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NuvaRing® Safety Labeling Changes

NuvaRing® is a vaginal ring contraceptive medication that was approved by the FDA in October 2001. The drug is manufactured by Organon USA, Inc., based in New Jersey, which was acquired by Schering-Plough Corporation in 2007. Since its initial FDA approval and use on the market, NuvaRing® has been linked to serious venous thromboembolic events including blood clots, pulmonary embolism, stroke and myocardial infarction, or heart attack.

NuvaRing® contains a combination of the hormones estrogen (ethinyl estradiol), and progestin (etonogestrel). Etonogestrel is the active metabolite of desogestrel, a synthetic form of the naturally occurring female sex hormone, or progesterone. Desogestrel was the subject of an October 2003 article published in The New England Journal of Medicine, addressing research findings that it can significantly increase the risk of blood clots. Such blood clots, if left untreated, can develop into more serious conditions, including stroke, heart attack, pulmonary embolism (blood clot in the lung), or deep vein thrombosis. The findings from this and other studies were based upon analysis of the effect of contraceptives containing desogestrel, otherwise known as third generation contraceptives, when absorbed by the female body in oral form, or via a pill. In February 2007, the consumer advocacy group Public Citizen petitioned Congress to ban all third generation contraceptives, citing studies that show desogestrel doubles the risk of developing blood clots.

The contraceptive ring is designed to prevent pregnancy by releasing a steady dose of the combination hormones through the walls of the vagina into the bloodstream over the course of 21 days, after which it is to be removed for one week followed by insertion of a new ring. The hormones prevent ovulation, change the cervical mucus to prevent sperm penetration, and thin the lining of the uterus to, theoretically, prevent sperm implantation.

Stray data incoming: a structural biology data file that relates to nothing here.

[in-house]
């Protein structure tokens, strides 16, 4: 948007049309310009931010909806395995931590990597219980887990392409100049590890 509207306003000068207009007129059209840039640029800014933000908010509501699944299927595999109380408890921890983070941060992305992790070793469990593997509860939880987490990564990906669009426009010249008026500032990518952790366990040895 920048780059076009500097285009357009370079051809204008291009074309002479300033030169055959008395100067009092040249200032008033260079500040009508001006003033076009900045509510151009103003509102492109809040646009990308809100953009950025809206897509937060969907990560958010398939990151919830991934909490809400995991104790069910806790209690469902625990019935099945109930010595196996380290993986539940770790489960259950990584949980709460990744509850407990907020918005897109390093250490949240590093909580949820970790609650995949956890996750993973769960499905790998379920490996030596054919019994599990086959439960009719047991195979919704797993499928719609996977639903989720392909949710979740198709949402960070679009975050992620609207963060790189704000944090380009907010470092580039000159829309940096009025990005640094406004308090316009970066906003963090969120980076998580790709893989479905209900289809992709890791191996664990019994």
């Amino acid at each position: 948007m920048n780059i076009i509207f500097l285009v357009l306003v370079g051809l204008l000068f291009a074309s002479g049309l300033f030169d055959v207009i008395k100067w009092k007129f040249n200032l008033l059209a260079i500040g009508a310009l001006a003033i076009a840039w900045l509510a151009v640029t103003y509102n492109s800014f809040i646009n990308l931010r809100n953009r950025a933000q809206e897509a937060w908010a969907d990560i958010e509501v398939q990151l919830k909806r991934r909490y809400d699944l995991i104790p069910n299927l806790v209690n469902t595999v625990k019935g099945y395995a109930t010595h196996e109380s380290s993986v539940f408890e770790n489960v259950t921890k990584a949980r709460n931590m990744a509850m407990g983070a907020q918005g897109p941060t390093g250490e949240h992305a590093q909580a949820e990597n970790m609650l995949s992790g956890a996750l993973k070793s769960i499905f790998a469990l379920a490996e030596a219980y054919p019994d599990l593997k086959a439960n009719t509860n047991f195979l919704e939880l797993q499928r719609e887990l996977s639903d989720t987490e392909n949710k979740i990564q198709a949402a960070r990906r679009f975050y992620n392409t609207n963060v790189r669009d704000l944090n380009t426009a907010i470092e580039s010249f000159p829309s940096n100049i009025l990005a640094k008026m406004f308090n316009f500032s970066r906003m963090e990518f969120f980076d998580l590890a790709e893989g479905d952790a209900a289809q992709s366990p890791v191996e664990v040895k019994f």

The current label and package insert for NuvaRing®, although amended in 2005 to add additional safety information, fails to explore the potential serious health effects associated with the use of NuvaRing® as a vaginal hormonal contraceptive. Instead, the prescribing information refers to studies conducted on women using third generation oral contraceptives and suggests that adverse reactions that have been associated with the use of combination hormonal contraceptives are “likely to apply to combination vaginal hormonal contraceptives, such as NuvaRing®.” In contradiction of this statement, Organon’s label admits that “[t]here is no epidemiologic data available to determine whether safety and efficacy with the vaginal route of administration of combination hormonal contraceptives would be different than the oral route.” To date, there is no comprehensive study of the long-term health effects of vaginal delivery of the drug combination in NuvaRing®.

We are investigating cases in which individuals that have experienced any of the following side effects associated with the use of the NuvaRing®:
•    Blood Clots
•    Cerebral Hemorrhage
•    Death
•    Deep Vein Thrombosis
•    Myocardial Infarction
•    Pulmonary Embolism
•    Toxic Shock Syndrome
For more information, please contact our office at or 973-696-7900.

Further Reading:

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